I am also grateful for the extraordinary coordination among numerous stakeholders, from our accounting, budget and internal audit groups to IT – too many partners to list – that have made this project possible.

I'm excited to learn that testing is underway and an initial version of CSUBuy is expected to go live next summer, with Wave Two to follow. Well done! I will watch for the continued success and expansion of this promising system.

And in line with your efforts to increase efficiencies and cost savings for our universities, I am grateful for our continued exploration of shared services, a meaningful step toward to ensuring a sustainable financial future for the CSU, perhaps the most critical systemwide priority.

Challenges Ahead

As I rightfully applaud your numerous and significant success, I recognize that you face a number of daunting challenges…challenges in the form of:The CSU's declining enrollment and its associated impact on revenue.An uncertain economy.Soaring energy, construction and other costs.

  • ​The CSU’s declining enrollment and its associated impact on revenue.
  • An uncertain economy.
  • Soaring energy, construction and other costs.
  • High turnover and recruitment challenges…to name just a few.

But you will wrestle to the ground these and all other challenges that come before you. Of this I am certain. I say this with confidence borne out of the remarkable vision, adaptability, ingenuity and creativity that you have consistently demonstrated through this extraordinary moment in our institution's – and our nation's – history. 

Priorities and Vision

And as you rise to meet these challenges, I want you to be aware of my own vision and priorities for my tenure as interim chancellor...and how they align with yours.

When I began my tenure in May and after careful consultation with every trustee – and all 23 presidents – I identified four overarching goals for my time as interim chancellor. I've shared them broadly, but want to share them with you now. They are: 

  1. To restore trust among all our constituencies, communicating frequently with and authentically listening to our stakeholders – including those of you here today. 
  2. To collaboratively evaluate and make appropriate improvements to our structures and processes within the Chancellor's Office, as we highlight and support the transformative work that takes place on our university campuses.
  3. To lead unified, clear and compelling advocacy for the resources necessary to advance our mission…resources our students, faculty and staff need and deserve. 
  4. And to lay the groundwork for the next regularly appointed chancellor by setting in motion actions to address our most critical strategic and operational challenges. 

To advance the final priority, in July I announced the formation of four workgroups tasked with preparing actionable strategic plans to address some of the CSU's most critical operational priorities:

  • Developing a more sustainable financial model;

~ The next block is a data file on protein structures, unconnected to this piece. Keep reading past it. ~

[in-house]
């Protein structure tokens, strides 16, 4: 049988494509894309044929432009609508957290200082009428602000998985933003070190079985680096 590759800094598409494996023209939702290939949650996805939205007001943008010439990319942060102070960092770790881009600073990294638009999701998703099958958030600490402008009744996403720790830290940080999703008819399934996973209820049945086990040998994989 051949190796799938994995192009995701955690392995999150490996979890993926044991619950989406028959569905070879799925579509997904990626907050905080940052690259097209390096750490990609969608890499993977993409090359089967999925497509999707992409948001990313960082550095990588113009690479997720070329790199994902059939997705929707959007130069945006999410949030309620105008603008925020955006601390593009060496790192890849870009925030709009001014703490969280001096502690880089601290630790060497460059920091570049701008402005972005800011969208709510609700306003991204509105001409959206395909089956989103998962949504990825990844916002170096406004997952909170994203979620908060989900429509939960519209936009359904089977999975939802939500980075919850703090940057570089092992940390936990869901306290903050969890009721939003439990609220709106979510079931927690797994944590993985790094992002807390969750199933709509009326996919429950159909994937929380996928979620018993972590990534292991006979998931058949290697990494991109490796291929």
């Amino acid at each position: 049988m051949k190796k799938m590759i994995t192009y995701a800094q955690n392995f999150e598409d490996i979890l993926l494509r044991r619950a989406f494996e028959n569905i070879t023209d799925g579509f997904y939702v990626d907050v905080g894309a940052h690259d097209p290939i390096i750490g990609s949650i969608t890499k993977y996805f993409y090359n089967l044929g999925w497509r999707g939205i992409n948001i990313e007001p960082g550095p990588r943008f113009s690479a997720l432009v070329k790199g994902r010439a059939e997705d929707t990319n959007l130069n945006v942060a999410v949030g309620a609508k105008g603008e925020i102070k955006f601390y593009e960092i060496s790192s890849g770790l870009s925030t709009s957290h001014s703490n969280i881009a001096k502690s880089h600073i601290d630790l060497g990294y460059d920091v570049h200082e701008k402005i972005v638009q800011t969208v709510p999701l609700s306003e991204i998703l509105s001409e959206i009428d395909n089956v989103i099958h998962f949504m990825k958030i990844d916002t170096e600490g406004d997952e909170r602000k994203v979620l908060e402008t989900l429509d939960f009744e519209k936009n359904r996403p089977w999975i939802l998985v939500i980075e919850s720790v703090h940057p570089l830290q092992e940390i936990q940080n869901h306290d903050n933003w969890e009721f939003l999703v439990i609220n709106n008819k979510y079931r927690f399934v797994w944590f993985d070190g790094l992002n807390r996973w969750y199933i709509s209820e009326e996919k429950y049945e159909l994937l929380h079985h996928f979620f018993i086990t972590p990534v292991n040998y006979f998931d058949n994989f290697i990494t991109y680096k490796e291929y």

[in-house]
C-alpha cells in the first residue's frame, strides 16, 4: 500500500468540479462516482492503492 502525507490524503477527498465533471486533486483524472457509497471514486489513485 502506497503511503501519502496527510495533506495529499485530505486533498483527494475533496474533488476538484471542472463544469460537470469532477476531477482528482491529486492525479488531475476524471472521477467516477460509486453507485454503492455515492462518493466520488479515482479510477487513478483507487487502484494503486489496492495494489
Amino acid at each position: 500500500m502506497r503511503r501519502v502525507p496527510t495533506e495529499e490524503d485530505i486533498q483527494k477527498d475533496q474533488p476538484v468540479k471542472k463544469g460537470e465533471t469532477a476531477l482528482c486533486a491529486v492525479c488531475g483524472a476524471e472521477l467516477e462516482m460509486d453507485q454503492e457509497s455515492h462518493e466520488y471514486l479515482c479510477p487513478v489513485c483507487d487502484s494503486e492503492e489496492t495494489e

• Advancing innovative and effective systemwide and campus approaches to enrollment planning; ;
  • Recruiting, hiring and retaining diverse and world-class human resources; and 
  • Accelerating our progress toward meeting our Graduation Initiative 2025 goals, particularly to eliminate equity gaps.

Since that time, I have called for two additional workgroups – one charged with developing a new and more compelling narrative to support our budget advocacy and another to position the CSU as a nationwide leader in Black student outreach, recruitment, enrollment, persistence, success and graduation.

I am pleased to report that the workgroups have been formed – comprised primarily of university presidents and Chancellor's Office leadership, but also including systemwide subject matter experts.

All are on schedule to provide recommendations for action by April of next year. These recommendations that will provide a glide path for the next regularly appointed chancellor, enabling her or him to undertake immediate and effective measures regarding the matters most critically important to the CSU's future.

Before I close so that you can turn your attention to the next item on today's robust agenda, I would like to provide a brief update on three topics that I know are of great interest to you, two of which we've already touched upon today.

Strategic Enrollment Management

I earlier alluded to the CSU's enrollment circumstances. As my Chancellor's Office colleagues Brad Wells, Nathan Evans and April Grommo will discuss a little later, according to preliminary fall census figures, all CSU campuses are forecast to see a year-over-year decrease in enrollment or be below their enrollment target in 2022-23.

Systemwide, the CSU projects that it will be more than 25,000 full-time equivalent students – or 7% – below its funded 2022-23 California resident target at the conclusion of spring 2023. This includes the 2.5% or 9,434 FTES increase that was added to the CSU budget for 2022-23.